Morale is being fucked by the Bolsheviks, the pacifists and the artist queers. I suppose I should have known better. The circumstances were still the same in Europe. There was still a vacuum in Germany waiting to be filled. There was still fifty years of anti- Semitism and nationalism ready to be exploited. Rather, there are several clear indicators that not only acknowledge, but in fact highlight the responsibility of the German people for the legacy of National Socialism and the Holocaust.


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Like Dick, Fry does not direct his narrative at a German audience and he does not partake in the popular normalizing trends of postwar Germany. Rather, his narrative is targeting the forgetfulness of his compatriots, of those who would allow revisions of history to go unchallenged. This group is represented in the text itself by the reaction of the two CIA agents interviewing Michael, as representatives of the last remaining opponent of the alternate Nazi Germany, when one of them dismisses the previously secret information about Making History, Carl, the protagonist, a student of political science at the University of Munich, decides to visit Luise, his cousin, in Dresden.

Already the spontaneity of his travel plans and the casual agreement between him and Luise must have appeared strange to a contemporary reader, with an increased awareness of the bureaucracy involved in travelling from West to East Germany in Throughout the story, Carl continuously reflects on the past and present of this alternate Germany beginning with subtle remarks and passing observations, ultimately building to a radical externalization of aspects of real German history onto other countries. This potential for misinterpretation, however, is gradually removed as the story progresses.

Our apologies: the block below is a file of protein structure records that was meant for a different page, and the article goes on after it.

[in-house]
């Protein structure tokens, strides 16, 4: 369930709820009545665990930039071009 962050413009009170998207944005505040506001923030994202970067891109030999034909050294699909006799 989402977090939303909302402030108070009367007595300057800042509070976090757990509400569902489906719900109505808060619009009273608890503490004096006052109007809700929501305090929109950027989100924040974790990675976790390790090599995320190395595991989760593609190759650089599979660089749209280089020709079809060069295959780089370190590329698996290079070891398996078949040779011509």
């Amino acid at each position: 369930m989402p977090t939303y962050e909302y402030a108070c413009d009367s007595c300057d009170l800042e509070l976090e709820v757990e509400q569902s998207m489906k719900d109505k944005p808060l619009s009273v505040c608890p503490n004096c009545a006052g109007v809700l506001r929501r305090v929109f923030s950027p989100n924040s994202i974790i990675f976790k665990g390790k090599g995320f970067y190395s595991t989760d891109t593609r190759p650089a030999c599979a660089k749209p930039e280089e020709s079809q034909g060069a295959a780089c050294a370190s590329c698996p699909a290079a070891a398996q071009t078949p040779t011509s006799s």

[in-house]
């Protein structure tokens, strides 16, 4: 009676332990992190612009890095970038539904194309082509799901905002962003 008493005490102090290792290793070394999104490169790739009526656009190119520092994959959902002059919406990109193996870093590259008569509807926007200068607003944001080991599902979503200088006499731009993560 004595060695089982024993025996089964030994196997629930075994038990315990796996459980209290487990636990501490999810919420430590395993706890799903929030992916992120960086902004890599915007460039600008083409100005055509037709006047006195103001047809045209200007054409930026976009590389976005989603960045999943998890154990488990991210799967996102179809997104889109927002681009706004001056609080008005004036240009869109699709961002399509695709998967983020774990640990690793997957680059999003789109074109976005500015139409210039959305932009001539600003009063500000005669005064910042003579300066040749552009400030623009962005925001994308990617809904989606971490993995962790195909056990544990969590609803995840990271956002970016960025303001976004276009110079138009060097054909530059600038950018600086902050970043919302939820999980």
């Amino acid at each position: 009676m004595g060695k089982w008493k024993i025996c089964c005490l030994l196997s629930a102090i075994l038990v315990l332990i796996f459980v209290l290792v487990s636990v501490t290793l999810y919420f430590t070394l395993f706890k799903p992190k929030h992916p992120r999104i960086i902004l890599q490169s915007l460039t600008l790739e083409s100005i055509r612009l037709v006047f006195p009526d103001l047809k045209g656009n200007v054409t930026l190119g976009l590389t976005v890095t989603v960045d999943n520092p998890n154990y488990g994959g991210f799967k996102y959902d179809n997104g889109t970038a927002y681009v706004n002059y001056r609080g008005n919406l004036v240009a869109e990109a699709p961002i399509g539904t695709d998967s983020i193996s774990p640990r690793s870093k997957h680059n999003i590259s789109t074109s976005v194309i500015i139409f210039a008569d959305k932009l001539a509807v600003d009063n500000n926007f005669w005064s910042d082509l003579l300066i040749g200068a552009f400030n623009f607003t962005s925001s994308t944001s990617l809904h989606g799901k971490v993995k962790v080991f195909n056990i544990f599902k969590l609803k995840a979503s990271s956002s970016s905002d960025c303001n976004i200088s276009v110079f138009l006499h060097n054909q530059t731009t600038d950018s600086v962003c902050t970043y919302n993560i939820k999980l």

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Another notable change laid out in this passage is the exchange between the French man and the Hungarian teenagers, when they speak about their travels across Europe and state that they are currently also headed for Nuremberg to stay with friends. The teenagers respond that it was precisely this historic character that attracted them in the first place. While changing trains in Hof, he encounters a large group of students on a school trip waiting on the platform and, subsequently, three buses from which senior travellers emerge in droves.

The realization that the city of Wroclaw was evidently not ceded to Poland in the aftermath of World War II represents a threshold in the narrative: From here on in, there can no longer really be any question about significant changes to history as the reader knows it.


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Consequentially, its casual integration into the story — establishing not merely the fact that the city presently still belongs to Germany, but implying more generally a state of German normalcy — indirectly, but efficiently, addresses this status and thereby caters to a position that is, at best, equally as concerned with the suffering of Germans as a result of the loss of the war as with the suffering of their victims in the twelve years prior.